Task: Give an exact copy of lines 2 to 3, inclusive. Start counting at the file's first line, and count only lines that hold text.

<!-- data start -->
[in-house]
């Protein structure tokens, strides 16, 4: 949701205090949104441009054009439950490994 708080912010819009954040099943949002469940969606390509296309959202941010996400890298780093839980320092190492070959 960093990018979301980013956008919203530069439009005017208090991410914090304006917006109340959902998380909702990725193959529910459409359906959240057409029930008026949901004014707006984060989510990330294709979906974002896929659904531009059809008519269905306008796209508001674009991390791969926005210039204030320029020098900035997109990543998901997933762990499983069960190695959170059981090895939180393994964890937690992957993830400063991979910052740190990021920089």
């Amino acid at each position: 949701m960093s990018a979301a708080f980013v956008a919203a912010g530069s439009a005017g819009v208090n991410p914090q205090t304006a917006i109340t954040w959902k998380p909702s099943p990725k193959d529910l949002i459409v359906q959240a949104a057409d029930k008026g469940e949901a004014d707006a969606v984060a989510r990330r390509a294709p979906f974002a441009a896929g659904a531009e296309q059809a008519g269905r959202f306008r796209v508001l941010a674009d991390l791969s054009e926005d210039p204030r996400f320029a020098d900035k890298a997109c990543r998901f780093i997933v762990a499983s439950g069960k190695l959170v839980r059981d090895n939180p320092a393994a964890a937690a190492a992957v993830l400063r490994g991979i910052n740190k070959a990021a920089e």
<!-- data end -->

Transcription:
């Protein structure tokens, strides 16, 4: 949701205090949104441009054009439950490994 708080912010819009954040099943949002469940969606390509296309959202941010996400890298780093839980320092190492070959 960093990018979301980013956008919203530069439009005017208090991410914090304006917006109340959902998380909702990725193959529910459409359906959240057409029930008026949901004014707006984060989510990330294709979906974002896929659904531009059809008519269905306008796209508001674009991390791969926005210039204030320029020098900035997109990543998901997933762990499983069960190695959170059981090895939180393994964890937690992957993830400063991979910052740190990021920089």
């Amino acid at each position: 949701m960093s990018a979301a708080f980013v956008a919203a912010g530069s439009a005017g819009v208090n991410p914090q205090t304006a917006i109340t954040w959902k998380p909702s099943p990725k193959d529910l949002i459409v359906q959240a949104a057409d029930k008026g469940e949901a004014d707006a969606v984060a989510r990330r390509a294709p979906f974002a441009a896929g659904a531009e296309q059809a008519g269905r959202f306008r796209v508001l941010a674009d991390l791969s054009e926005d210039p204030r996400f320029a020098d900035k890298a997109c990543r998901f780093i997933v762990a499983s439950g069960k190695l959170v839980r059981d090895n939180p320092a393994a964890a937690a190492a992957v993830l400063r490994g991979i910052n740190k070959a990021a920089e």